The Low-Boom Flight Demonstrator, artists’ concept
Image: NASA

The biggest obstacle for supersonic passenger jets, apart from the cost, is the massively loud and very annoying sonic boom that these ultra-fast planes create as they blast over the landscape. Since the death of the Concorde, endless proposals have been offered over the years with no result. Here’s NASA’s new proposal.

Construction officially begins today on the Low-Boom Flight Demonstrator, or LBFD, with a $247.5 million contract awarded to Lockheed Martin’s Skunkworks division, according to a NASA press release. The idea is to create an experimental version of a supersonic civil airliner that would reduce (but not eliminate) supersonic booms, so that nobody is particularly annoyed when a New York to Los Angeles supersonic flight overflies the poor denizens of Oklahoma City.

And we need that, thanks to a series of experiments the United States government conducted on the poor denizens of Oklahoma City back in 1964. It’s a bit of a long and crazy story, but in short, the U.S. Air Force bombarded Oklahoma with up to eight sonic booms a day just to see how the population would react.

If they didn’t mind it, the thinking went, then there would be no problem with cross-continental supersonic flights. It all started as reasonably as it could, but because this was the U.S. government back in the 1960s, things rapidly got out of hand, as Gizmodo noted back in 2015:

The FAA rented eleven buildings in and around Oklahoma City, all outfitted with high-tech equipment for measuring the sonic booms. One home that was sitting directly under the flight path contained about $100,000 worth of recording instruments. Mobile van units were also on call and placed throughout the city.

Over the course of those six months the flights would become faster and faster, causing more damage and noise. Just as residents were getting used to the force and semi-regularity of getting blasted eight times per day, the Air Force would hit them with an even harder shock.

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There were more than 4,000 official damage claims. And these weren’t small damage claims, either. Just watch the Brazilian Air Force shatter a whole bunch of windows itself from a few years back:

A similar repair bill for every building in every city in the overflight zone every time an airliner flew over would not be ideal, to say the least.

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NASA says the new plane should make a “thud” or a “a quick series of soft thumps,” while Lockheed Martin says that at an altitude of 55,000 feet and a speed of Mach 1.4 (or approximately 940 mph) it “will generate a gentle, supersonic heartbeat instead of a sonic boom.”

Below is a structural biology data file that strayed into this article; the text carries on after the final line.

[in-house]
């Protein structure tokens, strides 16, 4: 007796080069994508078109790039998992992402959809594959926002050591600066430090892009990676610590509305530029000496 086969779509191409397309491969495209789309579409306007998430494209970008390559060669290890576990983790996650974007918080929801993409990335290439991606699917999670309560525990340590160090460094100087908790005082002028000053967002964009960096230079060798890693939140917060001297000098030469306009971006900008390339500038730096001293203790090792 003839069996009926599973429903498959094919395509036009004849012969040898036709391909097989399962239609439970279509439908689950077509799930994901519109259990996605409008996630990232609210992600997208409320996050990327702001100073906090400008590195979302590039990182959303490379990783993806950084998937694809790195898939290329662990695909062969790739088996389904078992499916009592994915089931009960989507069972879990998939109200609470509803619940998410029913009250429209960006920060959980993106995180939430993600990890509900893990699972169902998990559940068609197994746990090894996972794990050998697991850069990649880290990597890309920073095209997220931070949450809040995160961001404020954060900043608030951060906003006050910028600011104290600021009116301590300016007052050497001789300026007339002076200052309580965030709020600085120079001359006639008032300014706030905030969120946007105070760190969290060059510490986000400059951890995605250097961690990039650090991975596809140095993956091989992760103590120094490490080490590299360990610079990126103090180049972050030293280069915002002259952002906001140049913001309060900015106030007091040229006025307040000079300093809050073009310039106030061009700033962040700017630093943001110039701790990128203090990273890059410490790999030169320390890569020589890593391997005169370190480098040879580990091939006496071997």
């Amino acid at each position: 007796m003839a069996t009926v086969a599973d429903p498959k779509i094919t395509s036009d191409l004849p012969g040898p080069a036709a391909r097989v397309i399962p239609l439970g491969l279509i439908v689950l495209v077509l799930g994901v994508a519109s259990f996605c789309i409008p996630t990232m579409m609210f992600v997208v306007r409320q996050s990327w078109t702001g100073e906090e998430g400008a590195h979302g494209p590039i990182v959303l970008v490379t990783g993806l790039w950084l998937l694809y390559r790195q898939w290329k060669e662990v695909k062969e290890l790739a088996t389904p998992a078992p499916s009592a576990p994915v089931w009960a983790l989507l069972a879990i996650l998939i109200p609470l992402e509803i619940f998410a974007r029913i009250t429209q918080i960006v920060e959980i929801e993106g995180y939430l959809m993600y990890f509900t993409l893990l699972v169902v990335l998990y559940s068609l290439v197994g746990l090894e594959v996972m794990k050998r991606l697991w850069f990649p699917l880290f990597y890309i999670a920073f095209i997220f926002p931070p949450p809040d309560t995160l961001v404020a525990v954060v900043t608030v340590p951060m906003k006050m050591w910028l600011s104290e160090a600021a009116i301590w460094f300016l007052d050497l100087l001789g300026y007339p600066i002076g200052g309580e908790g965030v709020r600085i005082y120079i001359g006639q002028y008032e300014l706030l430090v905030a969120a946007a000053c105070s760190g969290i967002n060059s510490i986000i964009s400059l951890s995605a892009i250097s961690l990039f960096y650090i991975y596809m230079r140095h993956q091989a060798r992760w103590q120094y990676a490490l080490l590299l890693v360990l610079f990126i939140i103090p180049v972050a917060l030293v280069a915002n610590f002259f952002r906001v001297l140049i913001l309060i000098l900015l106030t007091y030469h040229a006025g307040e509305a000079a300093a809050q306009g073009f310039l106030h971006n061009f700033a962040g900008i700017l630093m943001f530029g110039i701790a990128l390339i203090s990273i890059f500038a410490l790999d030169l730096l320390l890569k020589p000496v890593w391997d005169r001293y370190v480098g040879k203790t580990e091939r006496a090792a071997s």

The design of the LBFD should be reminiscent of a plane from a circa-2003 program called the Shaped Sonic Boom Experiment, which sought to design a plane that could significantly reduce the impact of a sonic boom. The result was this ugly modified F-5E Tiger II fighter jet, which was aesthetically burdened with what appears to be Jay Leno’s chin:

Photo: NASA

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But Jay Leno’s chin apparently worked, as the plane’s sonic boom was reduced by about a third, and NASA says that the thing “proved the boom-reducing theory was sound.” NASA says it even used a 150-year-old photographic technique to visually model sonic booms to help it research ways to mitigate the problem.

A schlieren image of a supersonic shockwave
Photo: NASA

Of course, not even good things can be good in this world. The U.S. government isn’t in the business of creating awesome shit you can go buy and experience right now, it’s in the business of creating awesome shit so that maybe an enterprising corporation can take that technology and use it to sell it maybe in a couple of decades or so. So you won’t be boarding an LFBD anytime soon on a flight to Winnipeg.

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Rather, it “will help NASA establish an acceptable commercial supersonic noise standard to overturn current regulations banning commercial supersonic travel over land,” Lockheed Martin says.

Whether or not we ever see it a civilian version is up to said big corporations. But they tend to like canceling these things more than actually building them, as people seem to like flying to LA in six hours just fine and don’t seem to be clamoring for a more expensive ticket just to get there in two.

The new X-plane will start flight tests in 2021. Here’s hoping you don’t notice it at all.

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A conceptual image of the aircraft
Image: Lockheed Martin